The majority of renters in the most damaged housing were on Long Island — 6,249 in Nassau County and 1,340 in Suffolk County, according to the state estimates.
Most of those rentals were in Baldwin, Bellmore, East Atlantic Beach, East Rockaway, Freeport, Inwood, Island Park, Long Beach, Massapequa, Oceanside and Seaford in Nassau, and Amityville, Babylon, Lindenhurst and Mastic Beach in Suffolk, according to the state.
The number of displaced tenants probably is larger than official estimates, partly because many ground-floor and basement apartments didn’t have certificates of occupancy, or residents were doubled up but didn’t have a legal lease, said a FEMA official involved in relief efforts in the region.
Gov. Andrew M. Cuomo acknowledged the challenge when previewing the latest allocation of funds for disaster recovery during his State of the State address in January, saying there is “a crisis” in affordable housing and that addressing the issue should be a priority.
Long Beach renter hit hard
Laura Manno, in Long Beach’s West End, was one of the many renters in dire straits after Sandy flooded underground and first-floor apartments, tore down walls and blew away roofs.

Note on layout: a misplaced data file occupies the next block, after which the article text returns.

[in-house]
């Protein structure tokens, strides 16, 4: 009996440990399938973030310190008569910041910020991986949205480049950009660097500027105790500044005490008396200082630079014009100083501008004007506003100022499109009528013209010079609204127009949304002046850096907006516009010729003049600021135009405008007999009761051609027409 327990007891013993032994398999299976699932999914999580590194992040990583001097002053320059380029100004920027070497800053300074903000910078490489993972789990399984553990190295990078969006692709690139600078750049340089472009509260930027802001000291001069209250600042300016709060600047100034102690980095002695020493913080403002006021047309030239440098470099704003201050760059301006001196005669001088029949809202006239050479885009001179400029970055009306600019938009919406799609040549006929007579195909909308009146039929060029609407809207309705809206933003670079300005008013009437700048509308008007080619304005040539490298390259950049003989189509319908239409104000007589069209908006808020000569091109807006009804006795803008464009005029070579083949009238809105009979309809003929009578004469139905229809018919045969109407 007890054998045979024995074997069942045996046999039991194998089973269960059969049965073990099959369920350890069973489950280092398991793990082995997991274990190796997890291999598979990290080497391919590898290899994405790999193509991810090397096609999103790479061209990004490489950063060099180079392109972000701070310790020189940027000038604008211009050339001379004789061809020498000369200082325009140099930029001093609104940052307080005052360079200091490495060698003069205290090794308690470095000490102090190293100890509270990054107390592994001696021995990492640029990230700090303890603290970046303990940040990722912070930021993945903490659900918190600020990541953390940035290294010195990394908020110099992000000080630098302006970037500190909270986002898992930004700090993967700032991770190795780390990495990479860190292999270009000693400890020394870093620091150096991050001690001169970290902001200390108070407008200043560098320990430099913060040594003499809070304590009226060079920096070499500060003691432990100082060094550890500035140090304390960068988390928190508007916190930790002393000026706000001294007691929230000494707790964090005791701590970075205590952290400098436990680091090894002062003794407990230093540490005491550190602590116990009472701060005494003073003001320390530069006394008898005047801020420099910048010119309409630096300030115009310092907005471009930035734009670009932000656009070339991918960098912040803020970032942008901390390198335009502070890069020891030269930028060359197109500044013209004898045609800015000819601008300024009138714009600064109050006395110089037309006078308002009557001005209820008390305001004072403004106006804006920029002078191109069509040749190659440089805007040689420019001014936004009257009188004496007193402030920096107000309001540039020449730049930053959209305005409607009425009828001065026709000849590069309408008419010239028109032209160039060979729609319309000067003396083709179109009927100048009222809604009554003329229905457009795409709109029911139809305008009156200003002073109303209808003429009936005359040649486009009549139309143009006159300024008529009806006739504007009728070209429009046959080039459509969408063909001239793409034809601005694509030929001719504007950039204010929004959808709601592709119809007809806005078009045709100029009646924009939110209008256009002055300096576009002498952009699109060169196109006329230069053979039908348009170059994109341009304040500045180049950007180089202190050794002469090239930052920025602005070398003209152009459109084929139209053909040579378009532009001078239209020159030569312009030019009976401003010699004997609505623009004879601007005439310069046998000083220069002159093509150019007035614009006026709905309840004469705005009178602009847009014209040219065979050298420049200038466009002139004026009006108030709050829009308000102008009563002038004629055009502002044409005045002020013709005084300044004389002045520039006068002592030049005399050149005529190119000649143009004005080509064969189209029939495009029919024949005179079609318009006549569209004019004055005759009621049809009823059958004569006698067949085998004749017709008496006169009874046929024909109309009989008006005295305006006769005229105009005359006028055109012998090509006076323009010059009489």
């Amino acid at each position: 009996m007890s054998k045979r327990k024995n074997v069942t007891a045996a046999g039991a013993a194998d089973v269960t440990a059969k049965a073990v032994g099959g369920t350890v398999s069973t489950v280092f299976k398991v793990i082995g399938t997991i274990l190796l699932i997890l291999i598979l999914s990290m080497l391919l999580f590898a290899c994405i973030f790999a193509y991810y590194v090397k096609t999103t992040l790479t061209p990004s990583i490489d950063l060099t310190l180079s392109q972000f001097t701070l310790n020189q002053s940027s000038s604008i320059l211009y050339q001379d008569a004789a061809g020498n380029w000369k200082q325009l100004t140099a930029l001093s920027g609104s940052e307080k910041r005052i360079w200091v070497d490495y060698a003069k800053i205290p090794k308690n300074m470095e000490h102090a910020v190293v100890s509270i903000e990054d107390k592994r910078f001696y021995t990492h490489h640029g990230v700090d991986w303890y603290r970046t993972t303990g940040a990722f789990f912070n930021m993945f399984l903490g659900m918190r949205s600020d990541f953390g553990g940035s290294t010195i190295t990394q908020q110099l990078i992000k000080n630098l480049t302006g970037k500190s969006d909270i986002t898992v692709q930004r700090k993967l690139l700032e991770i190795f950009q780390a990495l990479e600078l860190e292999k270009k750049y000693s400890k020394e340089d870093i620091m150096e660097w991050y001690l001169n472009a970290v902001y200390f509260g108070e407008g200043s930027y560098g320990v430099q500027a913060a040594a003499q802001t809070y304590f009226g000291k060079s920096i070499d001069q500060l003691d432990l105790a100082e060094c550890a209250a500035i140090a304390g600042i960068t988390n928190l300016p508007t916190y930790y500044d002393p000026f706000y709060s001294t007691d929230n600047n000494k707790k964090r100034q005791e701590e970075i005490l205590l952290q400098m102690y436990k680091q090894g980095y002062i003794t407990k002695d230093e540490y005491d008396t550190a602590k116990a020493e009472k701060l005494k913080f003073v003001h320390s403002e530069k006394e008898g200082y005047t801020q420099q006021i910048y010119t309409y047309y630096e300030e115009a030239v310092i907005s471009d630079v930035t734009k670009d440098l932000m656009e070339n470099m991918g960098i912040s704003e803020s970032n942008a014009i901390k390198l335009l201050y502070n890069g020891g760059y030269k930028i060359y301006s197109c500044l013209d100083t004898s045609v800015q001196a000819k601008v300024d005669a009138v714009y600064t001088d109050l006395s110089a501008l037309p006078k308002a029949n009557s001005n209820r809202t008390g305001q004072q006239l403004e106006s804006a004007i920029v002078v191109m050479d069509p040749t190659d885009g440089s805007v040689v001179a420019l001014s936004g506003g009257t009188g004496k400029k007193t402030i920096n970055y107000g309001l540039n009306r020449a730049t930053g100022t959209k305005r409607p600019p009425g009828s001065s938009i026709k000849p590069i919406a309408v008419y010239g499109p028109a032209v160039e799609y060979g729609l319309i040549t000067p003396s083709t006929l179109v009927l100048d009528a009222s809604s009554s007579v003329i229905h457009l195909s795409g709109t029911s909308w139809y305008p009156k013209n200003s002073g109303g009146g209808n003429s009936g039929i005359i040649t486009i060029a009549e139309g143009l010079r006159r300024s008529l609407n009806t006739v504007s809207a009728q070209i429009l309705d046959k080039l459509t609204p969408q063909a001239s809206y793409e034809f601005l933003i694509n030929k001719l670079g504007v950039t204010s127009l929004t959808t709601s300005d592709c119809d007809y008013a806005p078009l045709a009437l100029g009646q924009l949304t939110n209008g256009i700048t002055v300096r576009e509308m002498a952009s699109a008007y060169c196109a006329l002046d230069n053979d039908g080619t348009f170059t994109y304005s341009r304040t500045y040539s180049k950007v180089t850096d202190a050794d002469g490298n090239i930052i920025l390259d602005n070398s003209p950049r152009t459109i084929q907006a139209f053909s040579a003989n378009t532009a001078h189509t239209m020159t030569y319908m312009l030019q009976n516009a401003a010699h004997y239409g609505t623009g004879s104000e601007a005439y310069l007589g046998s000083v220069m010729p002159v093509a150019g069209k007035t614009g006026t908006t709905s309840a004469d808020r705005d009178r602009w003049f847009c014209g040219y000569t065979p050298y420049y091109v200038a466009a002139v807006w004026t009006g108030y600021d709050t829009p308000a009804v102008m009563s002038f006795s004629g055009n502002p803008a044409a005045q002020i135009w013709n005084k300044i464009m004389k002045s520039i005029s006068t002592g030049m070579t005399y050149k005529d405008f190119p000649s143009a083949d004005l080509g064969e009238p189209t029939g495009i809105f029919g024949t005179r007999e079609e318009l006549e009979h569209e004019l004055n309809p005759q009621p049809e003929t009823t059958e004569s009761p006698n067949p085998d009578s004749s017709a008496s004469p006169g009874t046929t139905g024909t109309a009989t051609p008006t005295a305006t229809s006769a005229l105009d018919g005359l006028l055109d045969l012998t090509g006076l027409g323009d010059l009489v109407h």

Manno, 59, a former presentations coordinator for a lower Manhattan financial firm, had spent years recovering from the trauma of experiencing Sept. 11, 2001, and losing her job near Ground Zero. She took jobs in sales, used up her savings, filed for bankruptcy, and was unemployed and looking just before the storm.
Sandy took every object she owned. Seawater went into her first-floor apartment and “twisted everything as if it was a washing machine,” splitting her bed diagonally and burying all her clothes and appliances in muddy sand. She saw her car, a 2006 Ford Escape, “spinning in the middle of the ocean,” its lights flashing.
She has been drifting since. She stayed at her mother’s house in Queens for a time, then took a temporary studio above an abandoned commercial building. Now she is back in Long Beach in a building owned by her previous landlord, renting one room with a bathroom for $1,150 a month.
She will run out of rent aid by the end of April and doesn’t know what will happen then.
“I am very nervous and apprehensive,” said Manno, who works part time at a thrift shop and is applying for disability because of her post-traumatic stress disorder. “I don’t know where I’m heading next, and I really don’t want to move in with a relative at my age . . . I have been worried I would end up living in a cardboard box.”
The Governor’s Office of Storm Recovery has plans to help, though officials acknowledge timeliness is a concern.
Programs will be rolled out “in the coming weeks” to fund repair of damaged rentals and, eventually, construct 3,000 new rental units in suburban communities with the $200 million in federal block grant funds.